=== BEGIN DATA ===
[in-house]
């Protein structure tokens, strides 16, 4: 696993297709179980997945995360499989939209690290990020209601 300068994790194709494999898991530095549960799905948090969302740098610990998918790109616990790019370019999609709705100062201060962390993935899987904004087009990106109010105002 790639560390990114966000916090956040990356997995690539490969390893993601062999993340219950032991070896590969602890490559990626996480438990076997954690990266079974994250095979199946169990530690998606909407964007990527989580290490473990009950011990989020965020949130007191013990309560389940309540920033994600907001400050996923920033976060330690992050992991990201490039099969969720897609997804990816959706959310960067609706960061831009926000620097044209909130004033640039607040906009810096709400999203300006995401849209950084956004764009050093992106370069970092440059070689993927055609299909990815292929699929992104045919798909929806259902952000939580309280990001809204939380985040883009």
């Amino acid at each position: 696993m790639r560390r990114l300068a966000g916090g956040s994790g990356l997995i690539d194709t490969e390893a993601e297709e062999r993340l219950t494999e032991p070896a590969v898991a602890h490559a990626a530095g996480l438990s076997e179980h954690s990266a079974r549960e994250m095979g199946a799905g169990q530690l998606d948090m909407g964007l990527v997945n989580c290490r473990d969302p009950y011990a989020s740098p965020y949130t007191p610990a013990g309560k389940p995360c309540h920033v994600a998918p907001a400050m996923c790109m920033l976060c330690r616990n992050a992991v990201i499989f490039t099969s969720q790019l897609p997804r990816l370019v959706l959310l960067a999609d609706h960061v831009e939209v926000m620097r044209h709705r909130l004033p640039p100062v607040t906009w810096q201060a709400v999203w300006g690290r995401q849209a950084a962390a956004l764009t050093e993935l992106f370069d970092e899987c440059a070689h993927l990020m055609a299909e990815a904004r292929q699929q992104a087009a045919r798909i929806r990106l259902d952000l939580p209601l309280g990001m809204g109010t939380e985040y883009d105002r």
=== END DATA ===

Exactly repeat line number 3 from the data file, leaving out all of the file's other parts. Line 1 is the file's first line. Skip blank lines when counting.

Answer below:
């Amino acid at each position: 696993m790639r560390r990114l300068a966000g916090g956040s994790g990356l997995i690539d194709t490969e390893a993601e297709e062999r993340l219950t494999e032991p070896a590969v898991a602890h490559a990626a530095g996480l438990s076997e179980h954690s990266a079974r549960e994250m095979g199946a799905g169990q530690l998606d948090m909407g964007l990527v997945n989580c290490r473990d969302p009950y011990a989020s740098p965020y949130t007191p610990a013990g309560k389940p995360c309540h920033v994600a998918p907001a400050m996923c790109m920033l976060c330690r616990n992050a992991v990201i499989f490039t099969s969720q790019l897609p997804r990816l370019v959706l959310l960067a999609d609706h960061v831009e939209v926000m620097r044209h709705r909130l004033p640039p100062v607040t906009w810096q201060a709400v999203w300006g690290r995401q849209a950084a962390a956004l764009t050093e993935l992106f370069d970092e899987c440059a070689h993927l990020m055609a299909e990815a904004r292929q699929q992104a087009a045919r798909i929806r990106l259902d952000l939580p209601l309280g990001m809204g109010t939380e985040y883009d105002r």